Marines expand IT training options

The Marine Corps is looking to overhaul its approach to information technology training, with an eye toward making it more network-centric and less product-oriented, said Brig. Gen. George Allen, chief information officer and director for command, control, communications and computers for the Corps.

At a lunch sponsored by the Washington, D.C., chapter of AFCEA today, Allen said the Corps is looking at expanding distance learning alternatives, including possibly creating courses for noncommissioned officers, and making use of regional commercial training centers.

“We’re working with the Army; they’ve already done it [with] 10 Cisco academies,” Allen said. The Marine Corps has opened its first Cisco academy at Camp LeJeune, N.C. It currently has 70 students.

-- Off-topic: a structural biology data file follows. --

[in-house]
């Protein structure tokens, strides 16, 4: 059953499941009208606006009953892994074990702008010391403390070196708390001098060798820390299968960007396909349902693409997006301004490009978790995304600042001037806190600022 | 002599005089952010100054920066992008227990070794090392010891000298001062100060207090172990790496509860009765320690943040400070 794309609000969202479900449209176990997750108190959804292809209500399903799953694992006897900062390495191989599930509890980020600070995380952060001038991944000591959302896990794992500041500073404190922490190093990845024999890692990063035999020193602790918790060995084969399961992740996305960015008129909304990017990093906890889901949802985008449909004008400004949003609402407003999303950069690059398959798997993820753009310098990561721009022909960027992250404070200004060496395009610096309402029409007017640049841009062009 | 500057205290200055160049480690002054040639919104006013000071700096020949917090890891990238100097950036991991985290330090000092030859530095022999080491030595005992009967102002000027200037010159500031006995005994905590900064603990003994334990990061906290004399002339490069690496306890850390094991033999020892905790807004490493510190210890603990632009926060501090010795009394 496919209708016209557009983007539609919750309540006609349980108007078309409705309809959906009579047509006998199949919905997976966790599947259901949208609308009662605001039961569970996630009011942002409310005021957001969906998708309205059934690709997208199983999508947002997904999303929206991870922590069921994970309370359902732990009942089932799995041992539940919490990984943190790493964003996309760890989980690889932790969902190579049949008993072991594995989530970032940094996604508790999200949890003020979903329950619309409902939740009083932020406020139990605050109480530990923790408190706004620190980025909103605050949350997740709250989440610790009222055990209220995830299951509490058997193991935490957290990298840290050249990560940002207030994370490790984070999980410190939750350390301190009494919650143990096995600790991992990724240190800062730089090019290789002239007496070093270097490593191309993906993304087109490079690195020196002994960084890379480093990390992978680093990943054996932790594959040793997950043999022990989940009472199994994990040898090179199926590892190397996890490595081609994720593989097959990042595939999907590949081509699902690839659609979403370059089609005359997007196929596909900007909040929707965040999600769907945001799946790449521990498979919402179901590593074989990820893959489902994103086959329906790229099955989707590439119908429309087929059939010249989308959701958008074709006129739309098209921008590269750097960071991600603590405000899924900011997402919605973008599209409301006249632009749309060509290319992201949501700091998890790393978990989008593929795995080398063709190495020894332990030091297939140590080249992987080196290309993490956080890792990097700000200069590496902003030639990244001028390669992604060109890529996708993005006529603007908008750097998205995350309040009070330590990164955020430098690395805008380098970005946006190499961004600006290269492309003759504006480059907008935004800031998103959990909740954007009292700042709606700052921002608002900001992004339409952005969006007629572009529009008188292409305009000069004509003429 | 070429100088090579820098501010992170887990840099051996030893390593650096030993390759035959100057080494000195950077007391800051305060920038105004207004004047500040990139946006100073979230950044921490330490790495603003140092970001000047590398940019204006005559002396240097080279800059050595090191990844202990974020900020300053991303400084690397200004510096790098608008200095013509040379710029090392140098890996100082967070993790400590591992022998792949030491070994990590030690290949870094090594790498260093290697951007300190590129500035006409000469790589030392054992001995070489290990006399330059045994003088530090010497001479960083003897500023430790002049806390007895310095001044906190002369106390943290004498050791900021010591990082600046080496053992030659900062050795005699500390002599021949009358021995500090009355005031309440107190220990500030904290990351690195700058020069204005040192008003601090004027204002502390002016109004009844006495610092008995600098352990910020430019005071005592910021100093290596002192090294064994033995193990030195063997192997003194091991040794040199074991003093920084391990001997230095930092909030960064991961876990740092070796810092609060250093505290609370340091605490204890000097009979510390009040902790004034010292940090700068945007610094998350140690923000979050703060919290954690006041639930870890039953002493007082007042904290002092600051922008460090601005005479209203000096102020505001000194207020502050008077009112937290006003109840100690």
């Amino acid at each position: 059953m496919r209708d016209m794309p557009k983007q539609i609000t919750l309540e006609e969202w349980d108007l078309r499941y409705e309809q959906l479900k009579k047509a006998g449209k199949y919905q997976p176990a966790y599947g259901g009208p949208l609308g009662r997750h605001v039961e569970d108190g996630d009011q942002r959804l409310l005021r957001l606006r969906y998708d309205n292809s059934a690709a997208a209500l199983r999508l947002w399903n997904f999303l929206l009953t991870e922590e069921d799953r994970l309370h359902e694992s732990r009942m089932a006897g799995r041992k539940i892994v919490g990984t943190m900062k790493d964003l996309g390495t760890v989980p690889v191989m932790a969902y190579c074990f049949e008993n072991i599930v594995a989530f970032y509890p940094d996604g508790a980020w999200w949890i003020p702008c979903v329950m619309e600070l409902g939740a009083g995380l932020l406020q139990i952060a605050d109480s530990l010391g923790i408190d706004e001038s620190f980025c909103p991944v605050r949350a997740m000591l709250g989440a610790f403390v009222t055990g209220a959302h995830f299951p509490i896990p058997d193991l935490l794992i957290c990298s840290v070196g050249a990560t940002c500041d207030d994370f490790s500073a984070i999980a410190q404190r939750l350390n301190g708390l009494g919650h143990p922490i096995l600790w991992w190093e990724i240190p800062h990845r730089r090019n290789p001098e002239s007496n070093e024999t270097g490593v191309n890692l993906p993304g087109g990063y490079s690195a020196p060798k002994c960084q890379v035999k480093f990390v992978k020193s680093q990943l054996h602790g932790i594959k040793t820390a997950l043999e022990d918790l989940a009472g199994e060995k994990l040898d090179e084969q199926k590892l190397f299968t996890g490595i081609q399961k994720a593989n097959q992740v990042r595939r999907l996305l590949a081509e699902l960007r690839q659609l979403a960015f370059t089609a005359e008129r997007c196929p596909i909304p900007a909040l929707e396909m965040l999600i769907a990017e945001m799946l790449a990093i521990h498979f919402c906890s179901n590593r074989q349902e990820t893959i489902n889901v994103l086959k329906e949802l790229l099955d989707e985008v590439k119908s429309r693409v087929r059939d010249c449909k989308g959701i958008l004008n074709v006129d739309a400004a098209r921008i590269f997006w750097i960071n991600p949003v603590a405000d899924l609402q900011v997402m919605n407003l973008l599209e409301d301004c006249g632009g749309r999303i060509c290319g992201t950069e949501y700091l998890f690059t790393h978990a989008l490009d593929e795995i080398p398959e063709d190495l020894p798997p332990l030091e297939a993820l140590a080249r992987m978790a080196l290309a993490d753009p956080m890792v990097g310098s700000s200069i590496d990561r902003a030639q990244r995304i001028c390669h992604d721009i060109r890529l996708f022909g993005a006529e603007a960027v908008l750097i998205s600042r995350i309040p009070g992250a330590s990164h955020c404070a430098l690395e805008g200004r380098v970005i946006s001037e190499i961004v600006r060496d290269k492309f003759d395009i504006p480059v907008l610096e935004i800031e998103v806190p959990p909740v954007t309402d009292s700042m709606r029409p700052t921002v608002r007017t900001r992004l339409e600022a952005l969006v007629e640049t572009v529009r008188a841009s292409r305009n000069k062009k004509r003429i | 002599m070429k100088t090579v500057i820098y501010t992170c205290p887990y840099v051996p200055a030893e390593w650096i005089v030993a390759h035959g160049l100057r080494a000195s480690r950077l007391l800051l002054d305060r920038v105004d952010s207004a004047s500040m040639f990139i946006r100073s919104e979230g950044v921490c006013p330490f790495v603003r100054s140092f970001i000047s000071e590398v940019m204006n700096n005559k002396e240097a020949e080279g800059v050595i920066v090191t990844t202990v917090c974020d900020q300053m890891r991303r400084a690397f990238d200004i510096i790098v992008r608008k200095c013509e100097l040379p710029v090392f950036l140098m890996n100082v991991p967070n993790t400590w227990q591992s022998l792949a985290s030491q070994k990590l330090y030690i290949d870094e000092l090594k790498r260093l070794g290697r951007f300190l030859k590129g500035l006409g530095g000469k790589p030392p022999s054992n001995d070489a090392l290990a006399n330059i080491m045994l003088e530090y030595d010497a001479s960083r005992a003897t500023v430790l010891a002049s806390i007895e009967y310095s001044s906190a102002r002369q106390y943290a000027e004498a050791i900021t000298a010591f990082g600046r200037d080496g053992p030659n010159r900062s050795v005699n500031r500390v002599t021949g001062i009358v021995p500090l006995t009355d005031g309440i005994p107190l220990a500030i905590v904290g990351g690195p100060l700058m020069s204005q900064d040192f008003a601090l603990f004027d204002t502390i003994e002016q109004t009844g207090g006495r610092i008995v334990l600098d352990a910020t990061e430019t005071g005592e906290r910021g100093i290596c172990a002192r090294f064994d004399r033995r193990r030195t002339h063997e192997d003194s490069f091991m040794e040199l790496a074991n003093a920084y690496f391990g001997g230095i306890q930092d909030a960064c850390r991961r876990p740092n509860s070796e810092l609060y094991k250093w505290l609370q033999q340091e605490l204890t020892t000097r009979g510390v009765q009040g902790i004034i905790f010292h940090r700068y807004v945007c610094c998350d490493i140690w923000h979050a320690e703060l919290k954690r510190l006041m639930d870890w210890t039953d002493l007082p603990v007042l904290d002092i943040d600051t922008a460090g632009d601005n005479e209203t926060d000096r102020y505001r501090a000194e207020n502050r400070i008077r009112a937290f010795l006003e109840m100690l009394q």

“It’s all voluntary right now, [but] eventually we will mandate” network training, Allen said.

The need for more network-savvy troops is critical. “Our enemies are intruding on our networks constantly, every millisecond,” Allen said. “During my speech here, we will have been attacked perhaps 100,000 times. Probably many times it’s successful and we don’t know it” until much later, he added.

Allen also asked industry to look for ways to move future technologies into the military’s hands faster to help those already on the battlefield, such as providing on-the-move data communications and cutting the bandwidth requirements for applications.

“If there’s a new application that requires 10 gigabytes on the network, we’re not interested. You’ve got to neck it down,” he said.

Patience Wait writes for Government Computer News, an 1105 Government Information Group publication.


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